The ability to say, "I'm sorry," is a big part of self-awareness. Countless misunderstandings and conflicts arise because people are unwilling to back down or admit that they made a mistake. The irony is that, in trying to avoid being wrong, people make the situation worse. When something goes awry, it's much more productive to think in these types of terms:
- There's nothing wrong with making a mistake.
- You don't have to be right all the time to be a good person.
- It's positive to take the other person's feelings into account.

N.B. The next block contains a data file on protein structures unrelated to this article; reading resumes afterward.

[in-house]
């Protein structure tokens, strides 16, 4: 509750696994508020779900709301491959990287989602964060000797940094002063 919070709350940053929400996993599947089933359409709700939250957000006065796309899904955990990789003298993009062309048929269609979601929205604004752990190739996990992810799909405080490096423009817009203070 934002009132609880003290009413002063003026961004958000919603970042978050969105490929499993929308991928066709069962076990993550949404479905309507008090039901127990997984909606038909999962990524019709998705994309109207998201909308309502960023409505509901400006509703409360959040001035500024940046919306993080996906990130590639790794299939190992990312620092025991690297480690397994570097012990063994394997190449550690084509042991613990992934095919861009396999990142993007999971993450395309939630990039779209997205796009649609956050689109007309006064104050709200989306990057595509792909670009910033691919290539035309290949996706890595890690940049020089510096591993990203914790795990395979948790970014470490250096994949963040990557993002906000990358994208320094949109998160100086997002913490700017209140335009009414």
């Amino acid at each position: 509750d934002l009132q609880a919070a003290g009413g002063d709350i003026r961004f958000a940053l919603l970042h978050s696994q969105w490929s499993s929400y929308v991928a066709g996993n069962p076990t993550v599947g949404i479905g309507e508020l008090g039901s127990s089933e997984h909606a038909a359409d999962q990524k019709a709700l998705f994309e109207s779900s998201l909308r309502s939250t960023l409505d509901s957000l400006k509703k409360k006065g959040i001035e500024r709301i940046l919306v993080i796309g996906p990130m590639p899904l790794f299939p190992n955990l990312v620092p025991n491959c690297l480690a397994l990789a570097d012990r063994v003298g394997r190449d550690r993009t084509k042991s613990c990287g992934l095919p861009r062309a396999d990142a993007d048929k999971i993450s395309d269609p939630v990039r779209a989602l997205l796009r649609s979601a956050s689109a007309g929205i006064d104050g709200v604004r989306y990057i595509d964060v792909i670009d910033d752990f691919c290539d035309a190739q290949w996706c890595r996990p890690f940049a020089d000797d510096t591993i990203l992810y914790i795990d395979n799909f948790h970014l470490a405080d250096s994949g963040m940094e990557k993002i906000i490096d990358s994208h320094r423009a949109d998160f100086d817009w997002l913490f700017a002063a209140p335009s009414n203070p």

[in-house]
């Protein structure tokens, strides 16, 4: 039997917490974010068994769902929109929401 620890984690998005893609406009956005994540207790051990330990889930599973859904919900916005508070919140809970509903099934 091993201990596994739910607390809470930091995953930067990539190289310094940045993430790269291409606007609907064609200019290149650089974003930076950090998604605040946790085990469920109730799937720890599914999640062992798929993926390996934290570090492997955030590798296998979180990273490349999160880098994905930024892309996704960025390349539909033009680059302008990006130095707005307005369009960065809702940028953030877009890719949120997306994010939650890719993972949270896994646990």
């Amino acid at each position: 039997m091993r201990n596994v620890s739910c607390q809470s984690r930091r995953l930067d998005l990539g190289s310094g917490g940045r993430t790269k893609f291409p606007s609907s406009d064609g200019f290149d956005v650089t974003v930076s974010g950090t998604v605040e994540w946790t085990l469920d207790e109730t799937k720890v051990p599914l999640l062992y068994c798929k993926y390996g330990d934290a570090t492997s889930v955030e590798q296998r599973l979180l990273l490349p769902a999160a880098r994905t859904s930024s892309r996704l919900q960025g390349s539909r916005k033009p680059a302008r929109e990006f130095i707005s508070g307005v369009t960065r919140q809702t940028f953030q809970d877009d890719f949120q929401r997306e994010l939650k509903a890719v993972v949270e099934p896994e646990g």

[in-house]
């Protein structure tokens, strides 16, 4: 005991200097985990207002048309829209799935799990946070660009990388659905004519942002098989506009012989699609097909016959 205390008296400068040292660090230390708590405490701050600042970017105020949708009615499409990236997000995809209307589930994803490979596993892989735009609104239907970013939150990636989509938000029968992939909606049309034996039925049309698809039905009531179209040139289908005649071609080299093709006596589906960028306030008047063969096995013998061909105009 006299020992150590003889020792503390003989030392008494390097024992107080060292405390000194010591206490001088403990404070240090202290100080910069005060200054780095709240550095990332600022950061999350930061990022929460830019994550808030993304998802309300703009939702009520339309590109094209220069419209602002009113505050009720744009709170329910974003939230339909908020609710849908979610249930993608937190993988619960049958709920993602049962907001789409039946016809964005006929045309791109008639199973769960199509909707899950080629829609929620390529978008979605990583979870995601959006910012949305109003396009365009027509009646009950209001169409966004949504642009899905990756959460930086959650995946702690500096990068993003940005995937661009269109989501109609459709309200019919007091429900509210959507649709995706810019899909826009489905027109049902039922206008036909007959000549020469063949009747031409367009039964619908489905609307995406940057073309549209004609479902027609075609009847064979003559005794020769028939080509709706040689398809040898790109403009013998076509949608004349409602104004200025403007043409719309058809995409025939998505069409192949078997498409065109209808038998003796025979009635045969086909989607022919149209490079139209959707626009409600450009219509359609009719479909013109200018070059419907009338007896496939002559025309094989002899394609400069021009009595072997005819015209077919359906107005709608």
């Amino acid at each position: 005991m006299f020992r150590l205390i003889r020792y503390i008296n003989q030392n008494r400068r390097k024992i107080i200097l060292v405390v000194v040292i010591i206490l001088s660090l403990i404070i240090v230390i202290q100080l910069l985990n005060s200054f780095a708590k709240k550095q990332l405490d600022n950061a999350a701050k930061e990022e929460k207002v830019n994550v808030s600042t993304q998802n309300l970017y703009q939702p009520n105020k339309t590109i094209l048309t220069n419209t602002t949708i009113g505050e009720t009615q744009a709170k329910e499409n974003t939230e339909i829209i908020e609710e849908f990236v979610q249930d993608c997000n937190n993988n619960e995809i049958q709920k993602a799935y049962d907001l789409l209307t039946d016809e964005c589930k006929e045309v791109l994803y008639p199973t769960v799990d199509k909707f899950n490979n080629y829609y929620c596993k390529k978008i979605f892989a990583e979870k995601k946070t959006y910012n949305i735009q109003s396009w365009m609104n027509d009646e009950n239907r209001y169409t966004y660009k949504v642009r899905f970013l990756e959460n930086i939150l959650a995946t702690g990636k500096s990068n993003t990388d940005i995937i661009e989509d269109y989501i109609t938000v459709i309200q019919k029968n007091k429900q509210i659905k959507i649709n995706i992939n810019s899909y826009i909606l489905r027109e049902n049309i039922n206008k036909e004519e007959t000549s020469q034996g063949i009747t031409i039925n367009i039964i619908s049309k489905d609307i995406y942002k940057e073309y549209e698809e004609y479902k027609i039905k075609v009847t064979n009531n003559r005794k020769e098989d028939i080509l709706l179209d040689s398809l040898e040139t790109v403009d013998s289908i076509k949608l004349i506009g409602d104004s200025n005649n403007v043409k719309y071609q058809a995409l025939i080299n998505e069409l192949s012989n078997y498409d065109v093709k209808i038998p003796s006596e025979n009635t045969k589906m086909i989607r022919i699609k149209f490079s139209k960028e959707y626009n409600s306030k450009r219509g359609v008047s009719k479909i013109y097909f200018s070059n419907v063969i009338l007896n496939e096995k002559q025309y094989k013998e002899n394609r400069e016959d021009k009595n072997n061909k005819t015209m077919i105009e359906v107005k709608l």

- You can learn and grow by examining what you did.
- You don't have to win.
- You don't have to save face.
- Admitting you made a mistake is a positive sign of self-awareness.
- You take responsibility for your actions and how they affect others.
- You're healthy enough to not have to dominate or control others.
Saying, "I'm sorry," doesn't mean that you let people step all over you, it's simply an acknowledgement that you're willing and able to reflect on what you did and work on improving the situation. Self-awareness allows you to step back, evaluate your thoughts and behaviors, take responsibility, and make corrections. What will you do to say, "I'm sorry," more freely?